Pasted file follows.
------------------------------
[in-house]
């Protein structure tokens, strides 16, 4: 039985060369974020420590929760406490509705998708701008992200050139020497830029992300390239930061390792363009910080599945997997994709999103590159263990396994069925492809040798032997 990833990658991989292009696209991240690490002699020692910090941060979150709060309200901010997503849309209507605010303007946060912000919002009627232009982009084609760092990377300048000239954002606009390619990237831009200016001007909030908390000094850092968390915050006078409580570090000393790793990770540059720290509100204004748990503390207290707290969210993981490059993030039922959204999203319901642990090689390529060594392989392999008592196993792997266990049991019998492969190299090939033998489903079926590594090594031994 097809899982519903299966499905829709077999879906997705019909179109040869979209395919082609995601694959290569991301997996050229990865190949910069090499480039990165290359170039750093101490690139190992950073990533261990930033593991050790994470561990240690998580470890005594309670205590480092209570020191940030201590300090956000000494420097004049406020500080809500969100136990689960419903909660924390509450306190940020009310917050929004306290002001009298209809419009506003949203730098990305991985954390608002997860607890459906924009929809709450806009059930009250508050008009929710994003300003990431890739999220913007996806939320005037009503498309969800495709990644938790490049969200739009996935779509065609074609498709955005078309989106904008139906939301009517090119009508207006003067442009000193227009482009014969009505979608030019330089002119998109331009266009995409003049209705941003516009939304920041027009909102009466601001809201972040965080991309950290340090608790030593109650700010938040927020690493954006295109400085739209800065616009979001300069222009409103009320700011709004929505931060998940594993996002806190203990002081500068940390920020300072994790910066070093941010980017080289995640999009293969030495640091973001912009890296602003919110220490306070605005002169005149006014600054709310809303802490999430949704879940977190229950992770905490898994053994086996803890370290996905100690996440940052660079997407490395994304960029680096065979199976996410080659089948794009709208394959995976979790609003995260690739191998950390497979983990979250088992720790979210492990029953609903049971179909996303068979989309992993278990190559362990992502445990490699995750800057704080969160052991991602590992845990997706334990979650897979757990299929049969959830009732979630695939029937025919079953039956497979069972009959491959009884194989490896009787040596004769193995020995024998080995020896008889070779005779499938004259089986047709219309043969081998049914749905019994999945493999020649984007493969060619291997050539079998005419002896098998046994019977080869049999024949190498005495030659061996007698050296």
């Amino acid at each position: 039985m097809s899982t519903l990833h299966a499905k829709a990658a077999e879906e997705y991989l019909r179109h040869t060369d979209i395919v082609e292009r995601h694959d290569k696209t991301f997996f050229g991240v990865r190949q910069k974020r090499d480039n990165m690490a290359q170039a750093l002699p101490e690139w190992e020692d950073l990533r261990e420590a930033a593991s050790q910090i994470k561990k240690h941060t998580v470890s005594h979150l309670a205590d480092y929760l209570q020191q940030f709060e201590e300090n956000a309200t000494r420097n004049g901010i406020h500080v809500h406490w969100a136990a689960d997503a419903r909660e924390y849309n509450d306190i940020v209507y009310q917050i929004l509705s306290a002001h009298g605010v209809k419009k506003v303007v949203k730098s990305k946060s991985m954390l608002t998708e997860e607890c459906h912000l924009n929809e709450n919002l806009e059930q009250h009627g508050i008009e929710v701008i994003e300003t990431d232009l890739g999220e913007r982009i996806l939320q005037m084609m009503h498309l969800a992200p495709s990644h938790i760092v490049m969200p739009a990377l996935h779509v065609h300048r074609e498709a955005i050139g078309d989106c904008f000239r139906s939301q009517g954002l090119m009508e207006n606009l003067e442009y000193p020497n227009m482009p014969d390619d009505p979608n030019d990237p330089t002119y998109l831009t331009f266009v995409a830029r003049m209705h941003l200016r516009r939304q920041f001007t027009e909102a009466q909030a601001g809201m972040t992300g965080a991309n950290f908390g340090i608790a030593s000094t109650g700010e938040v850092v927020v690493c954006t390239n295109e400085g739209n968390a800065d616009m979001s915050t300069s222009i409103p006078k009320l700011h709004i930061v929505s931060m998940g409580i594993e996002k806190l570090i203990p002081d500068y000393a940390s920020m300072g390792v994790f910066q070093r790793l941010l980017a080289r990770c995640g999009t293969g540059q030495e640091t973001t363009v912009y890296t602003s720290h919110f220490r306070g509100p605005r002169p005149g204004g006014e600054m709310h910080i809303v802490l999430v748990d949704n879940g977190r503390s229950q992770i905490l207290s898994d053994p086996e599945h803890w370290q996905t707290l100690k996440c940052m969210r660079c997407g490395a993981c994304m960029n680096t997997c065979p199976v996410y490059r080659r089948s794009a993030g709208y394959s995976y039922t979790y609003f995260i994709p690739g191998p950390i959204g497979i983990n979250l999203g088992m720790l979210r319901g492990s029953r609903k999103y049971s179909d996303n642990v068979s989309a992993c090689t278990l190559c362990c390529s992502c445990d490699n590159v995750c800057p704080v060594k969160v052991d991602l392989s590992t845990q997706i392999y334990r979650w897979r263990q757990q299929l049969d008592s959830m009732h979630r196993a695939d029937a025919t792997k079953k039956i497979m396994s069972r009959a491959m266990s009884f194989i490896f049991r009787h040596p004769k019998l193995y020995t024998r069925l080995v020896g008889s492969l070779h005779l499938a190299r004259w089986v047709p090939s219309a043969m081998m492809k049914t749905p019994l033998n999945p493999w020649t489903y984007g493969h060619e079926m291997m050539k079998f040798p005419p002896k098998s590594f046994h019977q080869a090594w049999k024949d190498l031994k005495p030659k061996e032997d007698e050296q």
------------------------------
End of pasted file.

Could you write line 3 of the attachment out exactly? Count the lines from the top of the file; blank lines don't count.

């Amino acid at each position: 039985m097809s899982t519903l990833h299966a499905k829709a990658a077999e879906e997705y991989l019909r179109h040869t060369d979209i395919v082609e292009r995601h694959d290569k696209t991301f997996f050229g991240v990865r190949q910069k974020r090499d480039n990165m690490a290359q170039a750093l002699p101490e690139w190992e020692d950073l990533r261990e420590a930033a593991s050790q910090i994470k561990k240690h941060t998580v470890s005594h979150l309670a205590d480092y929760l209570q020191q940030f709060e201590e300090n956000a309200t000494r420097n004049g901010i406020h500080v809500h406490w969100a136990a689960d997503a419903r909660e924390y849309n509450d306190i940020v209507y009310q917050i929004l509705s306290a002001h009298g605010v209809k419009k506003v303007v949203k730098s990305k946060s991985m954390l608002t998708e997860e607890c459906h912000l924009n929809e709450n919002l806009e059930q009250h009627g508050i008009e929710v701008i994003e300003t990431d232009l890739g999220e913007r982009i996806l939320q005037m084609m009503h498309l969800a992200p495709s990644h938790i760092v490049m969200p739009a990377l996935h779509v065609h300048r074609e498709a955005i050139g078309d989106c904008f000239r139906s939301q009517g954002l090119m009508e207006n606009l003067e442009y000193p020497n227009m482009p014969d390619d009505p979608n030019d990237p330089t002119y998109l831009t331009f266009v995409a830029r003049m209705h941003l200016r516009r939304q920041f001007t027009e909102a009466q909030a601001g809201m972040t992300g965080a991309n950290f908390g340090i608790a030593s000094t109650g700010e938040v850092v927020v690493c954006t390239n295109e400085g739209n968390a800065d616009m979001s915050t300069s222009i409103p006078k009320l700011h709004i930061v929505s931060m998940g409580i594993e996002k806190l570090i203990p002081d500068y000393a940390s920020m300072g390792v994790f910066q070093r790793l941010l980017a080289r990770c995640g999009t293969g540059q030495e640091t973001t363009v912009y890296t602003s720290h919110f220490r306070g509100p605005r002169p005149g204004g006014e600054m709310h910080i809303v802490l999430v748990d949704n879940g977190r503390s229950q992770i905490l207290s898994d053994p086996e599945h803890w370290q996905t707290l100690k996440c940052m969210r660079c997407g490395a993981c994304m960029n680096t997997c065979p199976v996410y490059r080659r089948s794009a993030g709208y394959s995976y039922t979790y609003f995260i994709p690739g191998p950390i959204g497979i983990n979250l999203g088992m720790l979210r319901g492990s029953r609903k999103y049971s179909d996303n642990v068979s989309a992993c090689t278990l190559c362990c390529s992502c445990d490699n590159v995750c800057p704080v060594k969160v052991d991602l392989s590992t845990q997706i392999y334990r979650w897979r263990q757990q299929l049969d008592s959830m009732h979630r196993a695939d029937a025919t792997k079953k039956i497979m396994s069972r009959a491959m266990s009884f194989i490896f049991r009787h040596p004769k019998l193995y020995t024998r069925l080995v020896g008889s492969l070779h005779l499938a190299r004259w089986v047709p090939s219309a043969m081998m492809k049914t749905p019994l033998n999945p493999w020649t489903y984007g493969h060619e079926m291997m050539k079998f040798p005419p002896k098998s590594f046994h019977q080869a090594w049999k024949d190498l031994k005495p030659k061996e032997d007698e050296q």